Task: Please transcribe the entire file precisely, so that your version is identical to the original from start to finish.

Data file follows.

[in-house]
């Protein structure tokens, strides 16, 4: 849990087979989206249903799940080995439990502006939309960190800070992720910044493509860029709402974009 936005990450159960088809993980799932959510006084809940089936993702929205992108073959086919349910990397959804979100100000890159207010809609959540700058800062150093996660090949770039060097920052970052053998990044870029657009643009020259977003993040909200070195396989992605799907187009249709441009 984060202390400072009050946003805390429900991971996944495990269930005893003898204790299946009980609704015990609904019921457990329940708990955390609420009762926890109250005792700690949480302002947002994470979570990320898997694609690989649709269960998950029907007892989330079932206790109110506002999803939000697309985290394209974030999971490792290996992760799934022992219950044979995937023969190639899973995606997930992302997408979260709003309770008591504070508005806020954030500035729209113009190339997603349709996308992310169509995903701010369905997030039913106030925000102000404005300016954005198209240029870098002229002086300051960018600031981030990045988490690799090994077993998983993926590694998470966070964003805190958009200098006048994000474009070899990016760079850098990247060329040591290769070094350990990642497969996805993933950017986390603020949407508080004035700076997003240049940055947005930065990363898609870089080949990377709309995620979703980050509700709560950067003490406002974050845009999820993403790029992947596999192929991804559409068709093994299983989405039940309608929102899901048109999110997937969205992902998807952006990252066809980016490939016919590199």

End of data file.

[in-house]
């Protein structure tokens, strides 16, 4: 849990087979989206249903799940080995439990502006939309960190800070992720910044493509860029709402974009 936005990450159960088809993980799932959510006084809940089936993702929205992108073959086919349910990397959804979100100000890159207010809609959540700058800062150093996660090949770039060097920052970052053998990044870029657009643009020259977003993040909200070195396989992605799907187009249709441009 984060202390400072009050946003805390429900991971996944495990269930005893003898204790299946009980609704015990609904019921457990329940708990955390609420009762926890109250005792700690949480302002947002994470979570990320898997694609690989649709269960998950029907007892989330079932206790109110506002999803939000697309985290394209974030999971490792290996992760799934022992219950044979995937023969190639899973995606997930992302997408979260709003309770008591504070508005806020954030500035729209113009190339997603349709996308992310169509995903701010369905997030039913106030925000102000404005300016954005198209240029870098002229002086300051960018600031981030990045988490690799090994077993998983993926590694998470966070964003805190958009200098006048994000474009070899990016760079850098990247060329040591290769070094350990990642497969996805993933950017986390603020949407508080004035700076997003240049940055947005930065990363898609870089080949990377709309995620979703980050509700709560950067003490406002974050845009999820993403790029992947596999192929991804559409068709093994299983989405039940309608929102899901048109999110997937969205992902998807952006990252066809980016490939016919590199």